Evening all!

So, after last week’s marathon post you know all the gossip about the writing that’s going on, so this week I thought I’d just check in briefly and tell you about an amusing incident that happened with the mad Lurcher puppy. He is currently exhausted, and sleeping the sleep of the just on the sofa in typical lurcher style:

Now apart from his water collecting activities (if you don’t know about these, have a search on my Facebook page for the photos), his main bad habit is digging up the garden. He has a terrible tendency to start excavating when excited, and despite the rockhard earth here, does so with surprisingly quick results.

This is not one of our favourite habits, as you can imagine, because apart from anything else, my other half spent many months carefully bringing the lawn to a state of grassy splendour. He was well on the way to achieving this when the Lurcher puppy exploded onto the scene, dashed around until he had his own personal racing track of mud and dry earth, and then in the remaining grassy spaces, spent quality time digging a maze of surprisingly deep holes.

Whilst mildly vexatious as a habit, the holes themselves have also proven to be something of a health hazard – when going out to the garage in the dark to get a bag of frozen peas, if you happen to wander across the wrong part of the garden there is a danger that you will suddenly find a very localised part of the lawn about a foot deeper than the rest. The fact that none of us has actually sprained an ankle so far is a question of some wonderment to me.

To add to the surprise value, these holes may be little but they are deep – normally I would expect dog-dug holes to be wide and shallow, but because the lawn hasn’t been dug over for some 20 years it is as solid and compacted as concrete, and therefore very difficult to dig. Not that it bothers the lunatic hound– he’s got three or four of his human-traps dotted in important parts of the pathway, and very effective they are too.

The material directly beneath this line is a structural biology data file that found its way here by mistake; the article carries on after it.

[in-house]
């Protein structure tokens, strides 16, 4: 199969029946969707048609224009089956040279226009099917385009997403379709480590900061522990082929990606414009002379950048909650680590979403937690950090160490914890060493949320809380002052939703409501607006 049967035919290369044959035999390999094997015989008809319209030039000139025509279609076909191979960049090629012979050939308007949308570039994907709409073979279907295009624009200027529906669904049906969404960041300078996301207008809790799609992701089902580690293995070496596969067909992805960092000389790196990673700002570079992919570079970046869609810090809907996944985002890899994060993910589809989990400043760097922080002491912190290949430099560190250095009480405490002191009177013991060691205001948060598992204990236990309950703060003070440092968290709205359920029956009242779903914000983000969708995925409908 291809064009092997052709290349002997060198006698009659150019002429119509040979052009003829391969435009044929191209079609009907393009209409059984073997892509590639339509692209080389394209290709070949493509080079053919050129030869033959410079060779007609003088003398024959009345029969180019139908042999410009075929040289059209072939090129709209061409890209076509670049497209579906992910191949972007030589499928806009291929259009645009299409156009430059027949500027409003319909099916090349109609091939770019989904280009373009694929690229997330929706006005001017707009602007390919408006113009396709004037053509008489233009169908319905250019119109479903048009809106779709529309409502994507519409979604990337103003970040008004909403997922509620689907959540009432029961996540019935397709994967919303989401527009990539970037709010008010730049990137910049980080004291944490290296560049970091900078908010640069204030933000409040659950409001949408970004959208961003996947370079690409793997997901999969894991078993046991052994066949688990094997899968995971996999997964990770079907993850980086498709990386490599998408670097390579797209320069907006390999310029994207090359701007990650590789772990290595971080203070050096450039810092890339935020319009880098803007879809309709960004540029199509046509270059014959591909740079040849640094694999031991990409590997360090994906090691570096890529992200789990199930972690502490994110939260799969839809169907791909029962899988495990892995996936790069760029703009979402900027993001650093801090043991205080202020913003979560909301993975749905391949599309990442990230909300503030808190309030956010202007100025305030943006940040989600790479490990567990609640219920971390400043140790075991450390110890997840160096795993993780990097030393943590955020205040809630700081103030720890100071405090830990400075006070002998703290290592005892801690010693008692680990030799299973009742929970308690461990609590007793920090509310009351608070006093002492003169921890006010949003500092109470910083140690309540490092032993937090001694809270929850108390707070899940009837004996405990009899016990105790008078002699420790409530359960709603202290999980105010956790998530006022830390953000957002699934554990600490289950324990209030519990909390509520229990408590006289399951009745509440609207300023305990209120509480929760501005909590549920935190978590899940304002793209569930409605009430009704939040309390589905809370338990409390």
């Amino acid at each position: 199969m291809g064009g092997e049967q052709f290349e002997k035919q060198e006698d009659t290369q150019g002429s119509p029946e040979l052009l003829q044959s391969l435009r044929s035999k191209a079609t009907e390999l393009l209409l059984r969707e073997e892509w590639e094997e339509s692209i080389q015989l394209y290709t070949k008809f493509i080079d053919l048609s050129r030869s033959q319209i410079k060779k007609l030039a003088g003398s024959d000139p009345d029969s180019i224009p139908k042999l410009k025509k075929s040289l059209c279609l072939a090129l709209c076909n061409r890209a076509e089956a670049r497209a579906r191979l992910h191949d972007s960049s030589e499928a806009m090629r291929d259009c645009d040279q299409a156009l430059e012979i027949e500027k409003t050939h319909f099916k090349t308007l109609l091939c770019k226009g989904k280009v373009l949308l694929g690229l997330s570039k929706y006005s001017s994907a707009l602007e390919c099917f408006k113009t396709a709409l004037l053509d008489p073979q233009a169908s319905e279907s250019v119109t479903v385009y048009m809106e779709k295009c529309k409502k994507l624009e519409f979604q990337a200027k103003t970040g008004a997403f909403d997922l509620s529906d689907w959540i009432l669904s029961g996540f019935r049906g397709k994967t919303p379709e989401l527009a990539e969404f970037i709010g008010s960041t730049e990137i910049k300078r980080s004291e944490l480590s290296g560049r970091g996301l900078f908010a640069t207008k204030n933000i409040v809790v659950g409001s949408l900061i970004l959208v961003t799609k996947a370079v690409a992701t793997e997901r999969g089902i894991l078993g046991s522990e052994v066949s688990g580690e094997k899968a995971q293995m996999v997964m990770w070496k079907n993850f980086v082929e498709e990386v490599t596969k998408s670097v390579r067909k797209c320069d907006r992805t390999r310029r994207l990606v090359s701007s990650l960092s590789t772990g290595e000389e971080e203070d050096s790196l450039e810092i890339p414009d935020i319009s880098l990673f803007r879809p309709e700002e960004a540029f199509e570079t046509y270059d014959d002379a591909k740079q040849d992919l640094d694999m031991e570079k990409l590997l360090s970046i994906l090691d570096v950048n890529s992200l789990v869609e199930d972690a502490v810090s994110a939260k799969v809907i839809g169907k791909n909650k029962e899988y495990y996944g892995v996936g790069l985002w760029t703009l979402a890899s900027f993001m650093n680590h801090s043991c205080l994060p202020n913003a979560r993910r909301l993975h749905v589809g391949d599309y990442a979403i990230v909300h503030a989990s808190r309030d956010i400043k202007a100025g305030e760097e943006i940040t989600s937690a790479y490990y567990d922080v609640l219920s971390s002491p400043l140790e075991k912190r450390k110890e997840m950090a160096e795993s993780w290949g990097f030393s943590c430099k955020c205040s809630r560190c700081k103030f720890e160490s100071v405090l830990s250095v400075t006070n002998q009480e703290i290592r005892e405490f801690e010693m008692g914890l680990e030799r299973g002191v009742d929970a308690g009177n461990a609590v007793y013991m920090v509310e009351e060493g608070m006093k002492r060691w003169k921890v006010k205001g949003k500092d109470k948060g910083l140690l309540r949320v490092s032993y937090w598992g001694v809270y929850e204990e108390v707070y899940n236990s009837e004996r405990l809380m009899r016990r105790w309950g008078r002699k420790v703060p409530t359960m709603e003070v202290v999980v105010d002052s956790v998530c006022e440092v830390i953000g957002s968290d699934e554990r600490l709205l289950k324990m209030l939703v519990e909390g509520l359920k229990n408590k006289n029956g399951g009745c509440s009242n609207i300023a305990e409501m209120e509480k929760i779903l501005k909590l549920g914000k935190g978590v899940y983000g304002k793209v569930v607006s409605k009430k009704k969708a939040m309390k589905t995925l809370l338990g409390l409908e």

We have been meaning to rotivate and reseed the lawn for some time now in a valiant if possibly vain attempt to re-grass the whole thing, but we haven’t had time so far. Finally, with a sunny weekend in hand, we decided that today was that day! And so I unearthed the rotavator and my other half took the dog out on a walk so that I could see to the garden. Given that the fool hound likes to chase the vacuum around the front room any time he has the chance, it was a pretty safe bet that he would have the same reaction to the rotavator, and it seemed the better part of valour to avoid the problem rather than attempt to keep him at a safe distance.

And so off they went, and once the door was safely shut behind them I fired up the machine and got to work. I will tell you now, it was hard going! We had decided just to do a strip about 10 m² as that was all the grass seed we had; even such a small area as that took me a full hour, and I only got it loosened up to a depth of about 3 inches. The rotavator ground and chewed at the sod and spat out stones, and I went vibrating all over the place on the end of it like an escaped blancmange, attempting to keep it vaguely within the confines of the lawn and in some danger of being taken on a wild ride round the garden by this ground-hungry steed.